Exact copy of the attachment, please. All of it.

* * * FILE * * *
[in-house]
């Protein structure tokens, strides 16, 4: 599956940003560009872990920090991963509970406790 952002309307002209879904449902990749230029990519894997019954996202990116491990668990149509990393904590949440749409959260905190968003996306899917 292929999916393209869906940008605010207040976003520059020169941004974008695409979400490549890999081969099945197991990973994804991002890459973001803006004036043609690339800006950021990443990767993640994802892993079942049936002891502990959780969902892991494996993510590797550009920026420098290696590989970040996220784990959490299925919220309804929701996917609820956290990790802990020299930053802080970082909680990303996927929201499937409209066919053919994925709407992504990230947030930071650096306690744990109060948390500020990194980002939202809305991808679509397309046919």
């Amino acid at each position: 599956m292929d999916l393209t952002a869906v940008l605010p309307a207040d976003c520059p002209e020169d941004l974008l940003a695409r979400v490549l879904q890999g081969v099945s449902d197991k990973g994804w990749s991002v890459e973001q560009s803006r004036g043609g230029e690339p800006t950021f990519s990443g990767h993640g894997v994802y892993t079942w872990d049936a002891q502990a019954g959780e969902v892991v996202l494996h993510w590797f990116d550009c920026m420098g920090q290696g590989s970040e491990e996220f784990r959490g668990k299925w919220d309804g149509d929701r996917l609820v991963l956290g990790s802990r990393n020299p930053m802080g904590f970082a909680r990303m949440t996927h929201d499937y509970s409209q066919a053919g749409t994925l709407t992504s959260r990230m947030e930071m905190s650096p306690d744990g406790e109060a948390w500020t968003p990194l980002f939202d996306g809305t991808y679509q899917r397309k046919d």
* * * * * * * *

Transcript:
[in-house]
């Protein structure tokens, strides 16, 4: 599956940003560009872990920090991963509970406790 952002309307002209879904449902990749230029990519894997019954996202990116491990668990149509990393904590949440749409959260905190968003996306899917 292929999916393209869906940008605010207040976003520059020169941004974008695409979400490549890999081969099945197991990973994804991002890459973001803006004036043609690339800006950021990443990767993640994802892993079942049936002891502990959780969902892991494996993510590797550009920026420098290696590989970040996220784990959490299925919220309804929701996917609820956290990790802990020299930053802080970082909680990303996927929201499937409209066919053919994925709407992504990230947030930071650096306690744990109060948390500020990194980002939202809305991808679509397309046919």
């Amino acid at each position: 599956m292929d999916l393209t952002a869906v940008l605010p309307a207040d976003c520059p002209e020169d941004l974008l940003a695409r979400v490549l879904q890999g081969v099945s449902d197991k990973g994804w990749s991002v890459e973001q560009s803006r004036g043609g230029e690339p800006t950021f990519s990443g990767h993640g894997v994802y892993t079942w872990d049936a002891q502990a019954g959780e969902v892991v996202l494996h993510w590797f990116d550009c920026m420098g920090q290696g590989s970040e491990e996220f784990r959490g668990k299925w919220d309804g149509d929701r996917l609820v991963l956290g990790s802990r990393n020299p930053m802080g904590f970082a909680r990303m949440t996927h929201d499937y509970s409209q066919a053919g749409t994925l709407t992504s959260r990230m947030e930071m905190s650096p306690d744990g406790e109060a948390w500020t968003p990194l980002f939202d996306g809305t991808y679509q899917r397309k046919d």